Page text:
Pediatric Gastroesophageal Reflux Surgery Guidelines

Updated: May 01, 2020
  • Author: Tom Jaksic, MD, PhD; Chief Editor: Robert K Minkes, MD, PhD  more...
  • Print
Guidelines

NASPGHAN/ESPGHAN Guidelines for Treatment of Pediatric GERD

In 2018, the North American Society for Pediatric Gastroenterology, Hepatology, and Nutrition (NASPGHAN) and the European Society for Pediatric Gastroenterology, Hepatology, and Nutrition (ESPGHAN) issued updated clinical guidelines for the management of gastroesophageal reflux disease (GERD) in infants and children. [68]

Guidelines for nonpharmacologic treatment of GERD include the following:

  • It is suggested to use thickened feedings for visible regurgitation or vomiting in infants
  • It is suggested to modify feeding volume and frequency by age and weight to avoid overfeeding in infants
  • It is suggested to make a 2- to 4-week trial of extensively hydrolyzed protein (or amino)-based formula in infants with suspected GERD after failed optimal nonpharmacologic treatment
  • It is recommended not to use positional therapy to treat GERD symptoms in sleeping infants
  • It is suggested to consider head elevation or left lateral positioning to treat GERD symptoms in children
  • It is suggested not to use massage therapy for treatment in infants
  • It is suggested not to use current lifestyle interventions or complementary modalities for treatment
  • It is suggested to inform caregivers and children regarding the association between excessive body weight and increased prevalence of GERD
  • It is recommended to provide education to patients and parents as part of treatment

Guidelines for pharmacologic treatment of GERD include the following:

  • It is suggested not to use antacids or alginates for long-term treatment
  • It is recommended to use proton pump inhibitors (PPIs) as first-line treatment of reflux-related erosive esophagitis
  • It is suggested to use histamine-2 receptor antagonists (H2RAs) to treat reflux-associated erosive esophagitits if PPIs are unavailable or contraindicated
  • It is recommended not to use H2RAs or PPIs to treat crying or distress in otherwise healthy infants
  • It is recommended not to use H2RAs or PPIs to treat visible regurgitation in otherwise healthy infants
  • It is recommended to institute a 4- to 8-week course of H2RAs or PPIs to treat typical GERD symptoms
  • It is suggested not to use H2RAs or PPIs to treat extraesophageal symptoms unless typical GERD symptoms are present or diagnostic testing suggests GERD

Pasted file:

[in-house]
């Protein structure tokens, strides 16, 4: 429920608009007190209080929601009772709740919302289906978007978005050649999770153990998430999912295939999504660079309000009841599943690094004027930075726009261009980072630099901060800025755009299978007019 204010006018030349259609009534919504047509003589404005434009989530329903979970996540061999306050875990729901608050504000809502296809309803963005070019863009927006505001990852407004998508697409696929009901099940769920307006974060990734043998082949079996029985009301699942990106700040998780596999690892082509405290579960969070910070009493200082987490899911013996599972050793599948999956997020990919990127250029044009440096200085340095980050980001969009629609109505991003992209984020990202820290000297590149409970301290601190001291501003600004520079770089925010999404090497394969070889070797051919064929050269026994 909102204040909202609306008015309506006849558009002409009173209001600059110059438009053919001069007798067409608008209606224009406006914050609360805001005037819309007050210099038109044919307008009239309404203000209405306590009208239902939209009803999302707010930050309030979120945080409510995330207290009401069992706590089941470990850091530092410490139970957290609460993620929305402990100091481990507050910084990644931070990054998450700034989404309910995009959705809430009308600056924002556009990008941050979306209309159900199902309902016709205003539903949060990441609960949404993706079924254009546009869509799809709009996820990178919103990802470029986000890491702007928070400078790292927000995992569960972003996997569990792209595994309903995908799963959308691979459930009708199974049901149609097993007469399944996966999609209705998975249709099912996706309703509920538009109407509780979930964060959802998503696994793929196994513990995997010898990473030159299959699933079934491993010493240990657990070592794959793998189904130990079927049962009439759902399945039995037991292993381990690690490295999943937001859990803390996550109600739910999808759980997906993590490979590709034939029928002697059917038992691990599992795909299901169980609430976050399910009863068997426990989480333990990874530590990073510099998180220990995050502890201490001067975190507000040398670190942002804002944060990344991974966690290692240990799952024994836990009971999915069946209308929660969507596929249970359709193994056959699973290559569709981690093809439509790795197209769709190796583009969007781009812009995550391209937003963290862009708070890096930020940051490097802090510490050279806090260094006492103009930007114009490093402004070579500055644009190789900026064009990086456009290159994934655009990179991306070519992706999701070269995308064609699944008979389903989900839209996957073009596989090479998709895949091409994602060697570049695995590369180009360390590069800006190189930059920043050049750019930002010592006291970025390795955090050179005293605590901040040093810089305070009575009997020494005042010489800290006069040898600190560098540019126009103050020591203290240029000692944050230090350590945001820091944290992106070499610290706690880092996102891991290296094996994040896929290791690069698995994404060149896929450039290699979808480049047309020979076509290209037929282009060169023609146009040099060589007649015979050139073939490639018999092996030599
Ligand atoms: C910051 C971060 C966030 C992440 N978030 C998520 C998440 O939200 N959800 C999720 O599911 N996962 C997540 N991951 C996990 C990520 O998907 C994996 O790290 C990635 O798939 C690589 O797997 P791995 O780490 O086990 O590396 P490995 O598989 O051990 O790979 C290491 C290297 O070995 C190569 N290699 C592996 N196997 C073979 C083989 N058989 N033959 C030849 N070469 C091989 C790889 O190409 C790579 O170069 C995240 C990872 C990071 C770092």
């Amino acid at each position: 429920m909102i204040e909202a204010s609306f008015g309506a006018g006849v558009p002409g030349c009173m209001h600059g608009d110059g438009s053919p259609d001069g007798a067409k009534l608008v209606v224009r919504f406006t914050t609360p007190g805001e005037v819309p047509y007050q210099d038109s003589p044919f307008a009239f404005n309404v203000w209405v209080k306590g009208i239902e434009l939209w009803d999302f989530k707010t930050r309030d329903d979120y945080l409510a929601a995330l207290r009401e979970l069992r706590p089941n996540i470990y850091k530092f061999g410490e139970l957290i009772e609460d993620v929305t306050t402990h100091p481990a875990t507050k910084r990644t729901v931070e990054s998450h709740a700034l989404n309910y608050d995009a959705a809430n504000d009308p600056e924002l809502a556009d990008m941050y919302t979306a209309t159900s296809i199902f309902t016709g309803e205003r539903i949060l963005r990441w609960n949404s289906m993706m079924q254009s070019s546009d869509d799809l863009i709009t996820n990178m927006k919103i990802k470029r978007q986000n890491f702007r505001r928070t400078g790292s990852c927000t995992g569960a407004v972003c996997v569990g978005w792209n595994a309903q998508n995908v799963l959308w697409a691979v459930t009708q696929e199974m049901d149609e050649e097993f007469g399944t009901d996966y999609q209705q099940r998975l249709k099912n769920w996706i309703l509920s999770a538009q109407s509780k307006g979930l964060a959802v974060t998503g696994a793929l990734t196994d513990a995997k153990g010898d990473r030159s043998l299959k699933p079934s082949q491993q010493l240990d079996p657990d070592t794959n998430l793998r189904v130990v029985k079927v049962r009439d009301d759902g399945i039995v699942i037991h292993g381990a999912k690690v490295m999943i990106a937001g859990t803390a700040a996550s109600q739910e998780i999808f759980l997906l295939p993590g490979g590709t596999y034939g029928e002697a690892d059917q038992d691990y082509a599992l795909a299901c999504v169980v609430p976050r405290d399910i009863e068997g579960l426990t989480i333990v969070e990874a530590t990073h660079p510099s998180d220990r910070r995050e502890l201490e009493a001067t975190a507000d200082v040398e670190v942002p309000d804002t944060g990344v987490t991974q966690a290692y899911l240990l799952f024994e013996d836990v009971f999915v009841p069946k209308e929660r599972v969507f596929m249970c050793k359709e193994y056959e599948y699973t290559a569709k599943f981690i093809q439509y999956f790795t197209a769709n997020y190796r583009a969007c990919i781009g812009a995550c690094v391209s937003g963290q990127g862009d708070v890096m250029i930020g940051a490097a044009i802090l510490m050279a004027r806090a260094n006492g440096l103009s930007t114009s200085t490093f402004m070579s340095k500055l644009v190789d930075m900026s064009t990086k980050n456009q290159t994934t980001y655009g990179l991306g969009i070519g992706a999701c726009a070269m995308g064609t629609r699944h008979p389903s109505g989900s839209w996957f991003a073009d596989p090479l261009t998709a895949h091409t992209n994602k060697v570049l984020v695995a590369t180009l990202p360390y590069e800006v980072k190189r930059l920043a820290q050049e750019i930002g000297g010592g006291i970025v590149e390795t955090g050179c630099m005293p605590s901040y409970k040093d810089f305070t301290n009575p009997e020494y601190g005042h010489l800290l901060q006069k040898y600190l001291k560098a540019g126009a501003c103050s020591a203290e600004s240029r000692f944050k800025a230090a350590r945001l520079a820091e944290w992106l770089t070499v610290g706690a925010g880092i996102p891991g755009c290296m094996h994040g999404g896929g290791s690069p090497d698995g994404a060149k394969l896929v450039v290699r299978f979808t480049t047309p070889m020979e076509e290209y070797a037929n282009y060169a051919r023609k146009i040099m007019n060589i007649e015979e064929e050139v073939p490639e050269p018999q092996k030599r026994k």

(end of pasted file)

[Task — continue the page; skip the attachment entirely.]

• It is recommended to evaluate treatment efficacy and exclude alternative causes of symptoms if patients do not respond to 4-8 weeks of optimal medical therapy
  • It is recommended to carry out regular assessment of the ongoing requirement for long-term acid-suppressing therapy
  • It is suggested to consider baclofen before surgery for children in whom other pharmacologic therapy has failed
  • It is suggested not to use domperidone to treat GERD
  • It is suggested not to use metoclopramide to treat GERD
  • It is suggested not to use any other prokinetics (eg, erythromycin or bethanechol) as first-line treatment

Guidelines for surgical treatment of and newer treatment options for GERD include the following:

  • It is suggested to consider antireflux surgery in pediatric GERD patients who have (a) life-threatening complications after failed optimal medical therapy, (b) symptoms refractory to optimal therapy after evaluation to exclude other underlying diseases, (c) chronic conditions with a significant risk of GERD-related complications, or (d) a need for long-term pharmacotherapy to control signs or symptoms
  • It is recommended not to use total esophagogastric disconnection as first-line surgical treatment in infants
  • It is suggested to consider total esophagogastric disconnection as as a rescue measure for neurologically impaired children after failure of fundoplication
  • It is suggested  to consider transpyloric/jejunal feeding as an alternative to fundoplication in the treatment of GERD that is refractory to optimal treatment
  • It is recommended  not to use radiofrequency ablation (RFA) in the treatment of GERD that is refractory to optimal treatment
  • It is suggested not to use endoscopic full-thickness plication in the treatment of children with GERD that is refractory to optimal treatment